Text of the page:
Commonly found inhabiting the oral cavity, Streptococcus mutans is a leading cause of dental caries. It’s also tough to beat because its receptors improve its adhesion to natural tooth surfaces. But how does this bacteria interact with crowns?
One recent in vitro study investigated how commercially available preparations of lithium disilicate ceramic materials influence bacterial adherence. The researchers fabricated 17 rectangular specimens measuring 10 by 10 by 4 mm for each type of lithium disilicate material from Ivoclar Vivadent’s IPS e.max line: pressed (Press), milled (CAD), fluorapatite layered (ZirPress/Ceram), and glazed (Ceram Glaze).
The surface roughness of each specimen was assessed before incubation with wild-type S mutans for 48 hours at 37°C with brain heart infusion broth media under anaerobic conditions. Adherent bacteria were sonicated, diluted, and plated in triplicate for quantification using the plate count method to assay for colony forming units (CFUs) as an indication of bacterial viability.
Next, the researchers performed statistical analysis with the Statistical Package for the Social Sciences software package from IBM using an analysis of variance followed by the Tukey Honestly Significant Difference test (α = 0.05). The Pearson r was used to evaluate the correlation between surface roughness and adherence.
The results showed a strong positive association between bacterial count and surface roughness (r = 0.95, P < 0.001). The surface roughness of Ceram Glaze (1.32 +/- 0.19 µm) was significantly the highest, followed by ZirPress/Ceram (0.71 +/- 0.09 µm), Press (0.11 +/- 0.02 µm), and CAD (0.10 +/- 0.02 µm) (F = 5/13898, P < 0.001). Accordingly, the CFUs of S mutans were the highest for Ceram Glaze (61.82 +/- 13.76), followed by ZirPress/Ceram (28.53 +/- 2.40), CAD (12.86 +/- 1.70), and Press (6.62 +/- 2.74) (F= 201.721, P < 0.001).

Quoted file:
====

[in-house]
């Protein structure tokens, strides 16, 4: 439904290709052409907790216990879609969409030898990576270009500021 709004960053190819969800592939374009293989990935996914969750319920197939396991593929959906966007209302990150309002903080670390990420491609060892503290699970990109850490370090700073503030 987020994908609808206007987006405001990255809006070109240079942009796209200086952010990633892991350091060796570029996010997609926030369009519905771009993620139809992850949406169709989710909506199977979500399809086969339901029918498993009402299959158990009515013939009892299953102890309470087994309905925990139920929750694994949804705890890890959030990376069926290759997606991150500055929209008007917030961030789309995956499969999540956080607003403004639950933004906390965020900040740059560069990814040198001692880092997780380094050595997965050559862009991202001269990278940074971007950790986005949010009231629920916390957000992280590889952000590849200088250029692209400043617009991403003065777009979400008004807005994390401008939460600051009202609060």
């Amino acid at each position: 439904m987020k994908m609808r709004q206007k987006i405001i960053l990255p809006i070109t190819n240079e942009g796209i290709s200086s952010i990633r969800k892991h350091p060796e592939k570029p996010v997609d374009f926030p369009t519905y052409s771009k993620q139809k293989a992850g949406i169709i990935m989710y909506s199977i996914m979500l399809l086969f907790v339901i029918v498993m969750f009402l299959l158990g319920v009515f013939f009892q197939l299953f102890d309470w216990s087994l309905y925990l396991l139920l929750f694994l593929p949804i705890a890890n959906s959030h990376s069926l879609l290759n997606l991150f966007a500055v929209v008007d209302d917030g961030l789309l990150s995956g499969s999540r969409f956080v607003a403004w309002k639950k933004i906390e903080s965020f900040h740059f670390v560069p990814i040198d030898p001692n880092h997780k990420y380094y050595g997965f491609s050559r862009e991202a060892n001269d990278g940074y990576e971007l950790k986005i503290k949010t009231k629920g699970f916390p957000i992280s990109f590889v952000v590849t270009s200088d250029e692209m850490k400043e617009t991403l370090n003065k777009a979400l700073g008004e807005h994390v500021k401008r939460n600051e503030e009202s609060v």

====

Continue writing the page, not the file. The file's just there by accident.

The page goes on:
The article, “Adherence of Streptococcus Mutans on Lithium Disilicate Porcelain Specimens,” was published in The Journal of Prosthetic Dentistry. It was written by Diane T. Vo, DDS; Elaine Romberg, PhD; Carl F. Driscoll, DMD; Mary Ann Jabra-Rizk, PhD; and Radi Masri, DDS, MS, PhD, all of the University of Maryland, Baltimore; and Dwayne Arola of the University of Washington, Seattle.
Tiny Bubbles Effectively Clean Instruments and Teeth
Get Your Hygiene Patients “Off the Fence”!
Researchers Replicate Tooth Microstructures